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Dickinson v. Zurko

    Brief Fact Summary. Respondent had their application for a patent denied.

    Synopsis of Rule of Law. “The Federal Circuit must use the framework set forth in Section:706 when reviewing PTO findings of fact.”

    Facts. Respondent Zurko applied for a patent on “a method for increasing computer security.” The Patent and Trademark Office (PTO) denied the application on the grounds that the “method was obvious in light of prior art.” The respondents eventually appealed to the Federal Circuit Court, which ruled in favor of the respondent by use of a stricter court/court standard.

    Issue. “[W]hether Section:706 [of the APA] applies when the Federal Circuit reviews findings of fact made by the Patent and Trademark Office (PTO).”

    Held. Yes. The Supreme Court of the United States (The Supreme Court), noted that the Circuit Court had applied the strict court/court standard in part based on precedence, which it had used in reviewing the PTO’s predecessor, before the passage of the APA. After examining this body of precedence the Supreme Court “conclude[d] that those cases do not reflect a well-established stricter court/court standard of judicial review for PTO factfinding [sic], which circumstance fatally undermines the Federal Circuit’s conclusion.” The Supreme Court also dismissed the policy reasons that the Federal Circuit set forth, concluding that “Congress has set forth the appropriate standard in the APA,” and that standard would henceforth be applied. Dissent. The dissenting justices argued that the Supreme Court should have deferred to the Federal Circuit, “the specialized Article III court charged with review of patent appeals. In this case the unanimous en banc Federal Circuit and the patent bar both agree that these cases recognized the “clearly erroneous” standard as an ‘additional requirement’ placed on the PTO beyond the APA’s minimum procedures.”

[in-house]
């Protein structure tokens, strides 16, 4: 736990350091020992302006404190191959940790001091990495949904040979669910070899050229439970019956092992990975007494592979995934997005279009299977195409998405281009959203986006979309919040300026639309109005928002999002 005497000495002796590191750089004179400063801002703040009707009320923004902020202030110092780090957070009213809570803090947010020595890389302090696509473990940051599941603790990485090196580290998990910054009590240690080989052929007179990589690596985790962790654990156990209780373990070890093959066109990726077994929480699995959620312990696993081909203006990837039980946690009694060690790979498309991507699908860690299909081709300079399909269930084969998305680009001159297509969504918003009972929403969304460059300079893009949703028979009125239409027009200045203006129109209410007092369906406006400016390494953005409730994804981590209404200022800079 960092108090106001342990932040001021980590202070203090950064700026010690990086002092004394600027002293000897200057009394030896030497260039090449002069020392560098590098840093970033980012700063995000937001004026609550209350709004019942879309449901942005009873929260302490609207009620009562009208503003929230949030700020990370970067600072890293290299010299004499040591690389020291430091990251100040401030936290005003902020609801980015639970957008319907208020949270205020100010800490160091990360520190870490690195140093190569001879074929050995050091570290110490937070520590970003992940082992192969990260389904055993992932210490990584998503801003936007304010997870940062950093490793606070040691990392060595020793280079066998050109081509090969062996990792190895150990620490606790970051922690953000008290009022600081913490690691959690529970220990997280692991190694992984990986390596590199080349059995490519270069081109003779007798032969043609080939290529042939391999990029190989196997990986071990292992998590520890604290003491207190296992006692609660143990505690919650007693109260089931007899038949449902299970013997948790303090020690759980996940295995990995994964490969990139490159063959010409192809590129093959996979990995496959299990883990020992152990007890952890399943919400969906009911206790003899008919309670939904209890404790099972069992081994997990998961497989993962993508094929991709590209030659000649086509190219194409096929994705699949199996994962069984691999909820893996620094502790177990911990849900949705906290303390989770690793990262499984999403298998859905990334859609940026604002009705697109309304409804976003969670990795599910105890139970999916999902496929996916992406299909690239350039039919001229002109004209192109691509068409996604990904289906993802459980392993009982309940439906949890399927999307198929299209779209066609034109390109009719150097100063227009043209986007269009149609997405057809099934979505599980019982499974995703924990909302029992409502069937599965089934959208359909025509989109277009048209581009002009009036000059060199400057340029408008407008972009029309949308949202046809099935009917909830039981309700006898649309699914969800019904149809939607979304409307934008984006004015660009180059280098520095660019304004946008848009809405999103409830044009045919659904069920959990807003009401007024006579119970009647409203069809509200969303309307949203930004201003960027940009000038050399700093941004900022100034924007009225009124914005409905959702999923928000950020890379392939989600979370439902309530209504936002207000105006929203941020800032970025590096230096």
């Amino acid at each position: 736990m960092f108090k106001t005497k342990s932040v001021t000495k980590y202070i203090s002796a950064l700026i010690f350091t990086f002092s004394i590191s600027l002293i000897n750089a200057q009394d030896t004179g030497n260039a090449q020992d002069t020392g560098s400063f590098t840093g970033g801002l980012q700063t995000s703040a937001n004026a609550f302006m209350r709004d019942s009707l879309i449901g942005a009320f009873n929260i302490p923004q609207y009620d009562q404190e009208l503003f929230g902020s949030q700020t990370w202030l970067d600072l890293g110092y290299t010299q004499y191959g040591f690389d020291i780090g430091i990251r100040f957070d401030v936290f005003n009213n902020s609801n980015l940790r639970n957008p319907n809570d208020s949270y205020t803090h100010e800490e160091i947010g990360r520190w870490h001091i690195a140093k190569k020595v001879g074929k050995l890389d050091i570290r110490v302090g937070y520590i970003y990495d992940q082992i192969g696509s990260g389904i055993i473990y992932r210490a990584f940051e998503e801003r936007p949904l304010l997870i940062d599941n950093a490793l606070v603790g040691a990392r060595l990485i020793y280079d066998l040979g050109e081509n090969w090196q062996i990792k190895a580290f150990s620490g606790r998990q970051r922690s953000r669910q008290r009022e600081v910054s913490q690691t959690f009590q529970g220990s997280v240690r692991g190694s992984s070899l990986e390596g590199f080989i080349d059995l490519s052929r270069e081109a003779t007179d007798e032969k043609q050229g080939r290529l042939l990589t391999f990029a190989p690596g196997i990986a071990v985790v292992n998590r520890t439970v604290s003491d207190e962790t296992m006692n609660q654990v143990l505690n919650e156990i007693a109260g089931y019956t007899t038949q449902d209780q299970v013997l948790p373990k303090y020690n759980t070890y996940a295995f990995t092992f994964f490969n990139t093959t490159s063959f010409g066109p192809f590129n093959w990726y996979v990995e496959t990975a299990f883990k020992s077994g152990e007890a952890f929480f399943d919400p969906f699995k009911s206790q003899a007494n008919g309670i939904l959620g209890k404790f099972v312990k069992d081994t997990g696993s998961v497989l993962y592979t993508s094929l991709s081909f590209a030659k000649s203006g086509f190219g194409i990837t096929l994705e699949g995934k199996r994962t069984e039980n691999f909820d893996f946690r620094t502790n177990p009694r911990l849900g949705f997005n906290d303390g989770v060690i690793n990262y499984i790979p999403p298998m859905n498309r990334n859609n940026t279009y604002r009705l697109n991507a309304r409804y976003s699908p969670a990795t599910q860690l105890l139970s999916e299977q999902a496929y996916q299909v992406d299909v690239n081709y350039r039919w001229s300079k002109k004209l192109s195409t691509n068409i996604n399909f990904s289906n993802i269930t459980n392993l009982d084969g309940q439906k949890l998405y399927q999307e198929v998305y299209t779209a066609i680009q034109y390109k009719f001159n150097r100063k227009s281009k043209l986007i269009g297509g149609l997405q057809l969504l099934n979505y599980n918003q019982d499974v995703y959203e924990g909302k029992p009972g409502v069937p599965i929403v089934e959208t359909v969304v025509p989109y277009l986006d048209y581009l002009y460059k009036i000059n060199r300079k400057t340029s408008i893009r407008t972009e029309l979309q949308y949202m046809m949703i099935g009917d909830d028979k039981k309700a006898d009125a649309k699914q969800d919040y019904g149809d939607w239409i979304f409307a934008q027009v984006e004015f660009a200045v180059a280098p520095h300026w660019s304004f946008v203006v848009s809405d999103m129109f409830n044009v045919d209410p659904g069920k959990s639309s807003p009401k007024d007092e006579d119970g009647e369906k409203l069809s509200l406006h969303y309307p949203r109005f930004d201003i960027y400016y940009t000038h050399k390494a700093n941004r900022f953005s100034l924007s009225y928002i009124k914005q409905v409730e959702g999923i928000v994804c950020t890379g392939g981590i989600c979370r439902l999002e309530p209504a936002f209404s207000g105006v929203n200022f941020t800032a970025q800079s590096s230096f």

Discussion. “[T]he Federal Circuit’s review of PTO findings of fact cannot amount to an ‘additional requiremen[t] . . . recognized by law.’”


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